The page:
No one has been more misunderstood than Jesus and Paul, yet that was God’s will that their words are in the Bible as is. I say, let him talk as he will, but I agree that if something is misunderstood, it would be a net gain and helpful for him to say, “I didn’t mean that; I meant this” [hence, I argued on National Catholic Register that it would be good for him to answer the Dubia]– and put it to bed . . .

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If I don’t understand something in theology (speaking generally), that’s not a crisis for me. I see that as the normal human condition (not everyone knows everything, nor should they expect to).

Why anyone would think they have to understand every jot and tittle of what the pope says is beyond me. Major issues: yeah, that is normal to want to understand, but everything? And if we don’t it’s a personal and possibly an ecclesiological / spiritual crisis? Nuh-uh. That ultimately gets to issues of whether we have a simple faith and trust in God, Who guides His Church, or not.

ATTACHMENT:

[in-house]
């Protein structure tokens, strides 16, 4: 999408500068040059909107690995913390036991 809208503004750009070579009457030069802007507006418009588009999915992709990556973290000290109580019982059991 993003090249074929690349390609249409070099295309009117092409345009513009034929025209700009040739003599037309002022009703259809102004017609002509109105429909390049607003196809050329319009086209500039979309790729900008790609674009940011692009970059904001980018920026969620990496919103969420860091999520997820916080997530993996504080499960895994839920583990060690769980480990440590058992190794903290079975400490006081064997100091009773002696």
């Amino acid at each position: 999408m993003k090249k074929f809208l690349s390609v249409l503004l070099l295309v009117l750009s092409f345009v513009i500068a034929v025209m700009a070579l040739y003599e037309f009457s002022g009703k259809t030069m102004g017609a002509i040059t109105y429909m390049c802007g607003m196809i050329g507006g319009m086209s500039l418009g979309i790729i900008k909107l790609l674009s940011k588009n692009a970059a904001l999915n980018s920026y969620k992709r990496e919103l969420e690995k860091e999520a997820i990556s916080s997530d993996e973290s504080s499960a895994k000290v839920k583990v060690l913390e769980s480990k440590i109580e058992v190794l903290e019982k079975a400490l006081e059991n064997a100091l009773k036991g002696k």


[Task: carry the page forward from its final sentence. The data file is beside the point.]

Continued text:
Blessedly, I haven’t run across any major “conflict” or unresolvable “problem” yet in 23 years of Catholic apologetics. That’s what makes me all the more confident in the Church and Christianity itself. The last time I couldn’t solve “big” problems, I was an evangelical Protestant, and the result of that was to move to a Christian communion where those unsolvable problems weren’t present anymore (Catholicism). That’s how I reacted when I could no longer harmonize Church history (development) or moral theology (especially contraception) with Protestantism, or, for that matter, with the anti-Catholic brand of Orthodoxy, either.

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Photo credit: Denise Krebs (4-3-15) [Flickr / CC BY 2.0 license]